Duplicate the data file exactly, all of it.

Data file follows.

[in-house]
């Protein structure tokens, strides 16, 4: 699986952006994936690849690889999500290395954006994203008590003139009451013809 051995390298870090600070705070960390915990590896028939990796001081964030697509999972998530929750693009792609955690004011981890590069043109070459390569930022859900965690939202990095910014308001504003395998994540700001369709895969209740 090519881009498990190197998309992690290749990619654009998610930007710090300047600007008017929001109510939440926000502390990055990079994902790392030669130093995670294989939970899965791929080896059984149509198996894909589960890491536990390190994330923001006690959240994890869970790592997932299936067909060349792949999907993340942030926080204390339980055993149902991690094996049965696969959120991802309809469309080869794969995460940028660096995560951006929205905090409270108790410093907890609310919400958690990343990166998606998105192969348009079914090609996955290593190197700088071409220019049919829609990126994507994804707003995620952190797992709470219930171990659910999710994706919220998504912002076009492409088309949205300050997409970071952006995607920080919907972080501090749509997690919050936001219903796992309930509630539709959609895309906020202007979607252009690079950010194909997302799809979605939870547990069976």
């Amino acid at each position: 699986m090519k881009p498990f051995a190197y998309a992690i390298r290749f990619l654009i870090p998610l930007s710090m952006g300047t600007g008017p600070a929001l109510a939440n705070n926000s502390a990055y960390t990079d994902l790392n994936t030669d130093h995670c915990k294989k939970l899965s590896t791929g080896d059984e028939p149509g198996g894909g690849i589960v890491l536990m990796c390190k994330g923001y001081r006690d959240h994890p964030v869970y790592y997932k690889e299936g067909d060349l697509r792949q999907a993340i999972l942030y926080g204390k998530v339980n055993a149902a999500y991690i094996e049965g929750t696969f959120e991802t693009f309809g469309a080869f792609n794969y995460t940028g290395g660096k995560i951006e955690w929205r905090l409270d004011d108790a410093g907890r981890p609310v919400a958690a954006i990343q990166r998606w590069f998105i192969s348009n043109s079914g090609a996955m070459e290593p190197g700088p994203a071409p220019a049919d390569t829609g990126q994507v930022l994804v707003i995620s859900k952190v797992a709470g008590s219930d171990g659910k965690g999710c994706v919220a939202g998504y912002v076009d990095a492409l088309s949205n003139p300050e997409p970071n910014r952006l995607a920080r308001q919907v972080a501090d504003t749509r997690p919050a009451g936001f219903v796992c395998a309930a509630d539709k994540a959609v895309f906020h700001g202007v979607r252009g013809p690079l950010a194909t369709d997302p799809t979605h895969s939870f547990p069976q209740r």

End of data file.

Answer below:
[in-house]
């Protein structure tokens, strides 16, 4: 699986952006994936690849690889999500290395954006994203008590003139009451013809 051995390298870090600070705070960390915990590896028939990796001081964030697509999972998530929750693009792609955690004011981890590069043109070459390569930022859900965690939202990095910014308001504003395998994540700001369709895969209740 090519881009498990190197998309992690290749990619654009998610930007710090300047600007008017929001109510939440926000502390990055990079994902790392030669130093995670294989939970899965791929080896059984149509198996894909589960890491536990390190994330923001006690959240994890869970790592997932299936067909060349792949999907993340942030926080204390339980055993149902991690094996049965696969959120991802309809469309080869794969995460940028660096995560951006929205905090409270108790410093907890609310919400958690990343990166998606998105192969348009079914090609996955290593190197700088071409220019049919829609990126994507994804707003995620952190797992709470219930171990659910999710994706919220998504912002076009492409088309949205300050997409970071952006995607920080919907972080501090749509997690919050936001219903796992309930509630539709959609895309906020202007979607252009690079950010194909997302799809979605939870547990069976």
């Amino acid at each position: 699986m090519k881009p498990f051995a190197y998309a992690i390298r290749f990619l654009i870090p998610l930007s710090m952006g300047t600007g008017p600070a929001l109510a939440n705070n926000s502390a990055y960390t990079d994902l790392n994936t030669d130093h995670c915990k294989k939970l899965s590896t791929g080896d059984e028939p149509g198996g894909g690849i589960v890491l536990m990796c390190k994330g923001y001081r006690d959240h994890p964030v869970y790592y997932k690889e299936g067909d060349l697509r792949q999907a993340i999972l942030y926080g204390k998530v339980n055993a149902a999500y991690i094996e049965g929750t696969f959120e991802t693009f309809g469309a080869f792609n794969y995460t940028g290395g660096k995560i951006e955690w929205r905090l409270d004011d108790a410093g907890r981890p609310v919400a958690a954006i990343q990166r998606w590069f998105i192969s348009n043109s079914g090609a996955m070459e290593p190197g700088p994203a071409p220019a049919d390569t829609g990126q994507v930022l994804v707003i995620s859900k952190v797992a709470g008590s219930d171990g659910k965690g999710c994706v919220a939202g998504y912002v076009d990095a492409l088309s949205n003139p300050e997409p970071n910014r952006l995607a920080r308001q919907v972080a501090d504003t749509r997690p919050a009451g936001f219903v796992c395998a309930a509630d539709k994540a959609v895309f906020h700001g202007v979607r252009g013809p690079l950010a194909t369709d997302p799809t979605h895969s939870f547990p069976q209740r």